Tuesday, April 26, 2011

A pre-mortem, post-mortem. . . . .

I have said a number of times that the Liberals are going to lose this election because they failed to present themselves as a meaningful alternative to the Conservatives.

But there are, I think, other significant reasons that they have failed to make any traction with the electorate.  One is that, just like they did with Dion, the Liberals let the Conservatives define Ignatieff's image from the beginning. I think it is pretty clear that it was blindly foolish for the Liberals not to immediately fight back on the question of Ignatieff's image. I suspect that the Liberals were doomed from the start just as they were when the Dion didn't call the Conservatives out at the beginning of his tenure as leader. Ignatieff then spent a couple of years telling us how bad the Conservatives were and how he was going to put a stop to them but he kept acquiescing. No one likes someone who claims that they are going to stand up to a bully and then walks away at the last minute.

Another big issue was, I believe, that the Liberals party seems to be totally oblivious to the issues of personal image. Ignatieff lacks charisma, for sure, but he also presents people with a rather harsh and difficult appearance. I guess the LPC didn't have money put aside in their budget for a personal image consultant. Because if they had they could have trimmed his eyebrows, put glasses on him and made him gain a little bit of weight. Etc. This kind of thing may be meaningless in some senses but it is simply a reality in a world of TV and Sound-bytes.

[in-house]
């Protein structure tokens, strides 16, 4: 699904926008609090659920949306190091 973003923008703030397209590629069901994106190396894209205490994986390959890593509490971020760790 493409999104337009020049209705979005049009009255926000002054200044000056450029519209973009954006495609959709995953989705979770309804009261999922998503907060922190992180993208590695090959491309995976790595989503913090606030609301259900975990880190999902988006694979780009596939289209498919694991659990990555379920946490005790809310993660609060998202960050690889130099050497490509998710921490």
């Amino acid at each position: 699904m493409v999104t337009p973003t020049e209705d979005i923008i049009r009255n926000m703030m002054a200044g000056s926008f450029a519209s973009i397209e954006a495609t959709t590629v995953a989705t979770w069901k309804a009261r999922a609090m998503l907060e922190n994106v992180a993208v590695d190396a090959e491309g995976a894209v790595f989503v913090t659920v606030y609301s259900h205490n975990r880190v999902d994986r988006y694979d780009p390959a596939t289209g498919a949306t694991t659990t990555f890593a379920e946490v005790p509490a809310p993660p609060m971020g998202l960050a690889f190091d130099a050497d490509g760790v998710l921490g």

Finally, I think the Liberals would have faired much better if they had been more open to cooperation with the NDP. They should really have presented this election as a sort of national emergency similar to WWII, in which cooperation is temporarily necessary to save the nation. They could have created an entire narrative about the dangers of Harper and Baird actively undermining the constitution etc. In this way the Liberals could actually have stolen the narrative of fear from the Conservatives and Harper would have had a hard time getting it back. It is not the most classy way to win an election but I bet it would have worked.

Having said all of this, I think talk of the demise of the Liberals Party has been greatly exaggerated. They won't win this election, but there are a number of scenarios that could easily bring them back. The biggest problem they have is that Harper has managed to steal the centre (if only in people's perception) and has worked to bring the country to the right slowly and by stealth. This is what he said he wanted to do in a number of speeches in the 1990s. The Liberals simply have not found a way to react to this. But if Harper were to win a majority and shift farther right on important issues, the Liberals could easily rebound by default of regaining the centre.

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